Guide to US Applications • Undergraduate
8 Ways to Get a Head Start on US College Applications
POSTED ON 07/25/2017 BY The Red Pen
If you are about to enter grade 12 and have your heart set on getting into a US college, then you must start preparing for your college applications right now, even before the Common App opens and new essay questions are released.
Let’s face it; there are plenty of talented students looking to pursue undergraduate education in the US, which means the competition is stiff. Use this downtime to get on top of your college admissions game plan.
Here are eight useful tips to get a head start on US college applications:
1) Open a Common App account:
The Common App is the most popular and widely used application platform, giving you access to nearly 1,000 member colleges and universities. It streamlines the admissions process. However, there are also a lot of sections to fill out. It is important to take this time and complete these details, so you can focus on energy on other components of your application process, such as the essays, when they are available.
2) Research colleges in-depth:
You will be very busy during school semesters, so utilise the time you have now to fully understand the colleges to which you are applying and make connections with staff and students there. Visit college campuses if you can, to get a feel for what life is like on campus. If you cannot travel abroad to visit colleges, take a virtual tour on their website or YouTube. Go through the university’s social media pages and explore the course catalogue thoroughly to research specific programmes and classes you find appealing. Ask your school counsellor or seek help from family and friends to connect with alumni and try to get first-hand perspectives on courses, faculty, costs and campus accommodation. Researching colleges will help you prepare a ‘balanced list’ that will include your dream, target and safety schools, with notes on what is appealing about each university. All of these notes will help you in drafting your “Why” college essays as well.
3) Supplement academics:
Before school starts, spend time catching up on school work and focusing more on challenging topics. Your midterm grades will be sent to universities, so brush up on as much material as you need to during this downtime, so your grades are in top form. If you plan on re-taking the SAT or ACT during the start of your senior year, you can prepare for these during this period, as well.
4) Build upon existing extracurricular activities:
While your academic performance is the foundation, the US college admissions process is holistic. Universities, especially highly selective ones, are looking students who can demonstrate that ‘X Factor’ through their extracurricular activities. However, do not spread yourself thin among too many activities and do not start something completely new. Build upon activities and causes you have been dedicated to earlier. Commitment and consistency are qualities admissions officers look at closely. That said and done, if you strongly do want to start something new and it does fit your profile, you may do so as a one-off add-on extracurricular activity. However, you will really need to brainstorm creative ways to demonstrate dedication, commitment and achievement in a brand-new endeavour within a short span for this initiative to be effective from an admissions standpoint.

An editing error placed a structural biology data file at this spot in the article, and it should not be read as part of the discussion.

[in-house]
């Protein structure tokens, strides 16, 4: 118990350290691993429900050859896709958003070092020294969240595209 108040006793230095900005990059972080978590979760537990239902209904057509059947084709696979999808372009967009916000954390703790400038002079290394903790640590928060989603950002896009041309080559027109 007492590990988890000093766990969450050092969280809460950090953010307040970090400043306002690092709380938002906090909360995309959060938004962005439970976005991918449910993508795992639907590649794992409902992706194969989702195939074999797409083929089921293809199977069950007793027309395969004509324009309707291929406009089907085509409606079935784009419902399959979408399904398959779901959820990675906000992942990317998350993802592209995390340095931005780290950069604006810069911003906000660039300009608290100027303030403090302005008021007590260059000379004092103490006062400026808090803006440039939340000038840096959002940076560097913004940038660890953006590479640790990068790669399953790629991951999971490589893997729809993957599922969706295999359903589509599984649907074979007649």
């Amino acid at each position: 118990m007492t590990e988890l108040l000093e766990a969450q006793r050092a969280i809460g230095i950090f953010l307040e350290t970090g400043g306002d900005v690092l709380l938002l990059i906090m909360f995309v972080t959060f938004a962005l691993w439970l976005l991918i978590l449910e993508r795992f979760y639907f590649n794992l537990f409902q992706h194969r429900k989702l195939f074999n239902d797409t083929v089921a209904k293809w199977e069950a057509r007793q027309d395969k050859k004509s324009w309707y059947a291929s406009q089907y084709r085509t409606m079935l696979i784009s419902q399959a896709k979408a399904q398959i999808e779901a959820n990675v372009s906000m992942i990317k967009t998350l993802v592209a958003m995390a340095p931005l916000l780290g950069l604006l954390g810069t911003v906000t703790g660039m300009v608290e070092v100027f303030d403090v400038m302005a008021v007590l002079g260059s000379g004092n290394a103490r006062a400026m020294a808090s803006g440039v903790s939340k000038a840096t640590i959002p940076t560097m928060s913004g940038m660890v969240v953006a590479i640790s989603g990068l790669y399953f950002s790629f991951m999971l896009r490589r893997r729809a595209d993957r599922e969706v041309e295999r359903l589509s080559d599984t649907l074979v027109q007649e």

5) Become a bookworm:
A huge component of college applications is writing essays. The best way to improve your writing skills is by reading. Reading for leisure will broaden your perspective, offer you new insight, expose you to different styles of writing and communication, while also expanding your vocabulary by leaps and bounds. Furthermore, many colleges ask you to discuss books that you have read and/or which have influenced your worldview, so bulking up that list now is a good use of your time.
This brings us to our next point–essays. Use this time, before you get immersed in school work, to explore each Common App topic, decide which one most allows you to convey your story and work on as many drafts as possible. You do NOT want to leave this until the last minute, unless you love being stressed out, which, of course, no one does. Polish your essays as much as you can, especially if you are applying for Early Decision.
7) Take care of important groundwork:
Take care of important application groundwork, ranging from securing letters of recommendation from your teachers to polishing your resume so that it is ready to present to visiting admissions officers. Consider creating a LinkedIn and/or ZeeMee profile that showcases your strengths, ranging from extracurricular activities, work and internship experience and language and software skills to honours, awards and other achievements. LinkedIn is a great way to network and connect with students and alumni from other universities and helps boost employability in the long run.
8) Clean up your social media presence:
Many colleges review applicants’ social media presence to get to know them better and assess if they are truly a good fit for the college community. Essays are integral in this aspect, but social media presence can reveal your true nature. Hence, you should take time out to clean up your social media accounts so there is nothing that raises an eyebrow.
A little bit of planning can go a long, long way. So, do not procrastinate and make the most of your time before school starts! To know more, get in touch with us.